Multicultural education can be expressed as educational philosophy which focuses most on celebrating on the cultural differences while on the other hand recognizing importance of challenging all form of discrimination based on gender, race, age, religion and sexual orientation. Dr. James as the author and educator has identified four approaches that the teachers are supposed to use during teaching and learning process (Brown et al, 2012). These identifiable approaches are used for the integration of ethnic content which has evolved into the curriculum. Teachers can use for integrating multiculturalism into their curriculum.
The use of contributions
This is using the examples of contributions of those people who have done great work to the community and the world at large. Teachers use this approach in order to show what the heroic people have accomplished from different races and cultures. Teachers do this without changing the lesson plan or the goals and objective being taught in classroom. For instance, during science lesson the teachers may explain to the learners different contributions of different scientific people from different countries or American ethical groups. This makes the learner aware of different people from different cultural groups making them socialize well with others(Gay, 2007).
Use of additive
This is a multicultural dimension that requires adding cultural realities that the traditional curriculum had left out and focuses mainly on traditional holiday like Independence Day. Teachers provide different stories on how different countries used to celebrate these holidays and how they gave thanksgiving. For example, teacher can give stories on how Native Americans took place in the first thanksgiving celebration. This will be one of the ways to add multicultural element and it is effective in classroom teaching and learning (Kimball et al, 2007). Use of additive approach does not change the overall curriculum but it instills some changes in it.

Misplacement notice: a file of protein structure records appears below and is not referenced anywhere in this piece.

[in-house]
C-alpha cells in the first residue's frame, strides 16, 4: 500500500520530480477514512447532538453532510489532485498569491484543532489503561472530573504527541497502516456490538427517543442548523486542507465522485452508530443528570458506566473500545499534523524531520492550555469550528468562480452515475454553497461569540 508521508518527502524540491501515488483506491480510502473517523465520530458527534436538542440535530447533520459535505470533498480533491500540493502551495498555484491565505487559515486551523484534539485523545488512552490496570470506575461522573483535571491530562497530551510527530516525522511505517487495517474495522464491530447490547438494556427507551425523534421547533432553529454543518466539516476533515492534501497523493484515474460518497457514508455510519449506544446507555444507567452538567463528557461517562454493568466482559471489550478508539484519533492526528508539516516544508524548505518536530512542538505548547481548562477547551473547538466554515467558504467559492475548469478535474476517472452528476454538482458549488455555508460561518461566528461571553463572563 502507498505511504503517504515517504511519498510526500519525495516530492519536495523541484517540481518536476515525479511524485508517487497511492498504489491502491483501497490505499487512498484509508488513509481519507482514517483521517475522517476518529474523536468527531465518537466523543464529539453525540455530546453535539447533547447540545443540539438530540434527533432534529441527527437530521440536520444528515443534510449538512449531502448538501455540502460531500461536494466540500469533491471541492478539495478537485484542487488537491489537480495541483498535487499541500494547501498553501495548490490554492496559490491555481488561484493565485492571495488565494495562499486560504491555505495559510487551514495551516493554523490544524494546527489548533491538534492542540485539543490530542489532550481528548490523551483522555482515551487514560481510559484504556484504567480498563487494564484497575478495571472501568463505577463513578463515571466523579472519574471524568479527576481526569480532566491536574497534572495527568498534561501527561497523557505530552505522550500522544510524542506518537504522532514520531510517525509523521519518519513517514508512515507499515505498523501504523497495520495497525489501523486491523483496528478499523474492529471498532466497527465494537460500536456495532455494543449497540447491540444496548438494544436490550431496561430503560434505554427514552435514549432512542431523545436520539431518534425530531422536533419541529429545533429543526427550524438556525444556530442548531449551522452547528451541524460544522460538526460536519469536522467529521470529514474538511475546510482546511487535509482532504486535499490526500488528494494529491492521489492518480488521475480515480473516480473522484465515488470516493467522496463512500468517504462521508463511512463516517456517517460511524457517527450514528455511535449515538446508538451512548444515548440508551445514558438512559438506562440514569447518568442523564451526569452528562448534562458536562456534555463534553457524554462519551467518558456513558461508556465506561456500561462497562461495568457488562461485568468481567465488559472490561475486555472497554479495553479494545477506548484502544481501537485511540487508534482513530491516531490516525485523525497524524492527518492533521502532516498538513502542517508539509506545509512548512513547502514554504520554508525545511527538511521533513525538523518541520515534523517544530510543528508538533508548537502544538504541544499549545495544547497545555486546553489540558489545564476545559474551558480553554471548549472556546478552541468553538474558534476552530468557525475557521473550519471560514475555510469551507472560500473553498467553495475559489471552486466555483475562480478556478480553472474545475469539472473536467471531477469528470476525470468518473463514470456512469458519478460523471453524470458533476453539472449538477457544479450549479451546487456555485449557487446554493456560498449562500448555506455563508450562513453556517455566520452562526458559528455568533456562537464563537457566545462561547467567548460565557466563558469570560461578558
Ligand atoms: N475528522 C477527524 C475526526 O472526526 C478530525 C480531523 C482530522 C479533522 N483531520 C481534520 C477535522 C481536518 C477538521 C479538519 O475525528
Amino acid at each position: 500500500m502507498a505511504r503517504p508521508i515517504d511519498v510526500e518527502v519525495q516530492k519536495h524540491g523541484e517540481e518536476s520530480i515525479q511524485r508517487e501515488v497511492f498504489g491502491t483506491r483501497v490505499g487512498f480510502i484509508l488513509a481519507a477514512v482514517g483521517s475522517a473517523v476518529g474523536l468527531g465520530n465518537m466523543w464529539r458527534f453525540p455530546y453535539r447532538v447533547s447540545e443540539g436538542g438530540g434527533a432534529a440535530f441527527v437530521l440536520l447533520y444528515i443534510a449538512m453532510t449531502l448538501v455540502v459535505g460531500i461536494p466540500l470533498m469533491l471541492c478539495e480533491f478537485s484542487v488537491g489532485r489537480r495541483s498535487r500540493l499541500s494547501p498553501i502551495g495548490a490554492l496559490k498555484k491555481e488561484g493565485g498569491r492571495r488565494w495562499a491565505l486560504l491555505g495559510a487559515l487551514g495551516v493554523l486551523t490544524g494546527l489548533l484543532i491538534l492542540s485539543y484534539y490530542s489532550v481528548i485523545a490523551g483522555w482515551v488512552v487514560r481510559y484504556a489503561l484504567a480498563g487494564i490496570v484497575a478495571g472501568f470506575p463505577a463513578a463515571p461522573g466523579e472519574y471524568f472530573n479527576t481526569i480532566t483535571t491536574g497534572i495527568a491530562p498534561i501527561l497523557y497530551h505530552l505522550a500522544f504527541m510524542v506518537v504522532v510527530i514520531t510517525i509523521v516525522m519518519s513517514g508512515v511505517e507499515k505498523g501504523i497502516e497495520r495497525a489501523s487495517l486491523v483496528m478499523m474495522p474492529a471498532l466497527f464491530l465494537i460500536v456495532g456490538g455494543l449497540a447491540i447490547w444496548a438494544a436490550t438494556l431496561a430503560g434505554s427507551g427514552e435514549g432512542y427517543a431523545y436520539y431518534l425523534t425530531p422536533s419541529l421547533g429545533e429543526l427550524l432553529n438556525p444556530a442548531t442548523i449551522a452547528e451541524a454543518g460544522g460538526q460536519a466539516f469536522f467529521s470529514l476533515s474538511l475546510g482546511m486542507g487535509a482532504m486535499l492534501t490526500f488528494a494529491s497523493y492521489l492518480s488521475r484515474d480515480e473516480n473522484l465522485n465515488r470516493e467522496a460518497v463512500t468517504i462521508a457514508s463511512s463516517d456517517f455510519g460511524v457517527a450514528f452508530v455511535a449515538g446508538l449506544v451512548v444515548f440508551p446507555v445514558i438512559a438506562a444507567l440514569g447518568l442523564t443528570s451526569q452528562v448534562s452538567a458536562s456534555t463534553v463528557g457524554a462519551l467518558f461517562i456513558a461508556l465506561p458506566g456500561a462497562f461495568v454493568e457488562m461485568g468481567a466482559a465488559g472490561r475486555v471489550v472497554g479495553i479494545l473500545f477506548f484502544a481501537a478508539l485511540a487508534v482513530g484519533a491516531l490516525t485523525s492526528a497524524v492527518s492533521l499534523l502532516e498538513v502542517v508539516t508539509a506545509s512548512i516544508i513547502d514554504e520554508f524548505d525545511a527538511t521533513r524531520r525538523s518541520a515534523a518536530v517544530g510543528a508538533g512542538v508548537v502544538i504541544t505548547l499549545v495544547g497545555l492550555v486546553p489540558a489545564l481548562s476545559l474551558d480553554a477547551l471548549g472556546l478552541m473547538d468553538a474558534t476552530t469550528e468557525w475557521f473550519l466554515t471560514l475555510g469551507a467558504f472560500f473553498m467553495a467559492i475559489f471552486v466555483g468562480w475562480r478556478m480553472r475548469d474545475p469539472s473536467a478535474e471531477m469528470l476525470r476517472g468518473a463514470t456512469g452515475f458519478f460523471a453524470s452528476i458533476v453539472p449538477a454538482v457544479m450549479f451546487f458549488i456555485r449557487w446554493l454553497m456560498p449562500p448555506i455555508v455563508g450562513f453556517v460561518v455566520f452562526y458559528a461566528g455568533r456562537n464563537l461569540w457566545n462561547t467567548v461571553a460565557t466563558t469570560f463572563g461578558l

This approach of multicultural education seeks to change the altitudes and the perception of the cultural differences. This approach uses different curriculum by in cooperating problems experienced from different cultural and how these cultures perceived them. This encourages the learner to view these problems and concept of solving these problems from what they learn. For instance if a teacher is teaching a history lesson, he/she explains how different people fought during wars. From this, learners are able to view how the settlers, the soldiers and the native people survived during this period of time.
It is an approach where the learners now use transformational approach for social change. After the students have been equipped with knowledge and skills on how to tackle different situations they can act as the agents of change not only to themselves but also to the whole community. They can now instill change in the community by using transformational concepts tough earlier by their teachers. According to Sam Miguel (2007) students can create social change by influencing the leaders either senators of the region to change a situation in the community. They can also engage in activities which will bring change in the community by reaching out students from other ethical groups.